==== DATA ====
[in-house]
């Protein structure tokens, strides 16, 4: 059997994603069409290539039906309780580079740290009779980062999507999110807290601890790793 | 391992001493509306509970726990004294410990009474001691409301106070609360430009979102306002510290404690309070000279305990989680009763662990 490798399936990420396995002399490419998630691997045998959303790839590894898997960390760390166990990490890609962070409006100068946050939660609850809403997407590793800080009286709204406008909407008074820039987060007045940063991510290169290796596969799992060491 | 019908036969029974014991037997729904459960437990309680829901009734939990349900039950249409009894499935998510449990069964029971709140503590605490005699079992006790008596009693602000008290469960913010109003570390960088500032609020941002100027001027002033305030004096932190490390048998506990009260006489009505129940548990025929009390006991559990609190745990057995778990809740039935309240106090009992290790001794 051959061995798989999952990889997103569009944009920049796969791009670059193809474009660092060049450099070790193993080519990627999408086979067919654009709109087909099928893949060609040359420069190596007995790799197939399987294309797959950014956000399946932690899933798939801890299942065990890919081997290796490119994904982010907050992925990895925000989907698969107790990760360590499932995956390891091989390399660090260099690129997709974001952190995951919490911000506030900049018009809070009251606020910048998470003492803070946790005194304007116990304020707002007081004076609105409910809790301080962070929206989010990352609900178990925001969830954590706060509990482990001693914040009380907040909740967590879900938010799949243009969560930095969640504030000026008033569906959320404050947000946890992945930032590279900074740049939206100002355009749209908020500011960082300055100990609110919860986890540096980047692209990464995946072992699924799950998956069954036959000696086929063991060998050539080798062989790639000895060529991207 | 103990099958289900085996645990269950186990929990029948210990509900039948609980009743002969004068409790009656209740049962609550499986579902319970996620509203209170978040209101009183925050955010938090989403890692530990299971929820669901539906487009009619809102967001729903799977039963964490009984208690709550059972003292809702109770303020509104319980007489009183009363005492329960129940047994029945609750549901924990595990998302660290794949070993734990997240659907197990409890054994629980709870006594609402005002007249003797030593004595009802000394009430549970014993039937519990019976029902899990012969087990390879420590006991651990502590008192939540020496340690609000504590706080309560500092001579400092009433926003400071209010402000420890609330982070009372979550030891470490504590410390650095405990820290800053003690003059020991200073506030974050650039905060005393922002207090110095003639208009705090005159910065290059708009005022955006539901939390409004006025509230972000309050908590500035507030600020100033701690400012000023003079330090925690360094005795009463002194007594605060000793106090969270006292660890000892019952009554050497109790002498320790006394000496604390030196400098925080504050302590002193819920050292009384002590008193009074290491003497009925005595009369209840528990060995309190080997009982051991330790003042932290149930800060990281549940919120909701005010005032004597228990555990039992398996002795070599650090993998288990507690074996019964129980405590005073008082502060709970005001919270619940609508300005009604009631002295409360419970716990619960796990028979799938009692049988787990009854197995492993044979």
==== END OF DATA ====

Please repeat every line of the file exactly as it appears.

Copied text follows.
[in-house]
């Protein structure tokens, strides 16, 4: 059997994603069409290539039906309780580079740290009779980062999507999110807290601890790793 | 391992001493509306509970726990004294410990009474001691409301106070609360430009979102306002510290404690309070000279305990989680009763662990 490798399936990420396995002399490419998630691997045998959303790839590894898997960390760390166990990490890609962070409006100068946050939660609850809403997407590793800080009286709204406008909407008074820039987060007045940063991510290169290796596969799992060491 | 019908036969029974014991037997729904459960437990309680829901009734939990349900039950249409009894499935998510449990069964029971709140503590605490005699079992006790008596009693602000008290469960913010109003570390960088500032609020941002100027001027002033305030004096932190490390048998506990009260006489009505129940548990025929009390006991559990609190745990057995778990809740039935309240106090009992290790001794 051959061995798989999952990889997103569009944009920049796969791009670059193809474009660092060049450099070790193993080519990627999408086979067919654009709109087909099928893949060609040359420069190596007995790799197939399987294309797959950014956000399946932690899933798939801890299942065990890919081997290796490119994904982010907050992925990895925000989907698969107790990760360590499932995956390891091989390399660090260099690129997709974001952190995951919490911000506030900049018009809070009251606020910048998470003492803070946790005194304007116990304020707002007081004076609105409910809790301080962070929206989010990352609900178990925001969830954590706060509990482990001693914040009380907040909740967590879900938010799949243009969560930095969640504030000026008033569906959320404050947000946890992945930032590279900074740049939206100002355009749209908020500011960082300055100990609110919860986890540096980047692209990464995946072992699924799950998956069954036959000696086929063991060998050539080798062989790639000895060529991207 | 103990099958289900085996645990269950186990929990029948210990509900039948609980009743002969004068409790009656209740049962609550499986579902319970996620509203209170978040209101009183925050955010938090989403890692530990299971929820669901539906487009009619809102967001729903799977039963964490009984208690709550059972003292809702109770303020509104319980007489009183009363005492329960129940047994029945609750549901924990595990998302660290794949070993734990997240659907197990409890054994629980709870006594609402005002007249003797030593004595009802000394009430549970014993039937519990019976029902899990012969087990390879420590006991651990502590008192939540020496340690609000504590706080309560500092001579400092009433926003400071209010402000420890609330982070009372979550030891470490504590410390650095405990820290800053003690003059020991200073506030974050650039905060005393922002207090110095003639208009705090005159910065290059708009005022955006539901939390409004006025509230972000309050908590500035507030600020100033701690400012000023003079330090925690360094005795009463002194007594605060000793106090969270006292660890000892019952009554050497109790002498320790006394000496604390030196400098925080504050302590002193819920050292009384002590008193009074290491003497009925005595009369209840528990060995309190080997009982051991330790003042932290149930800060990281549940919120909701005010005032004597228990555990039992398996002795070599650090993998288990507690074996019964129980405590005073008082502060709970005001919270619940609508300005009604009631002295409360419970716990619960796990028979799938009692049988787990009854197995492993044979």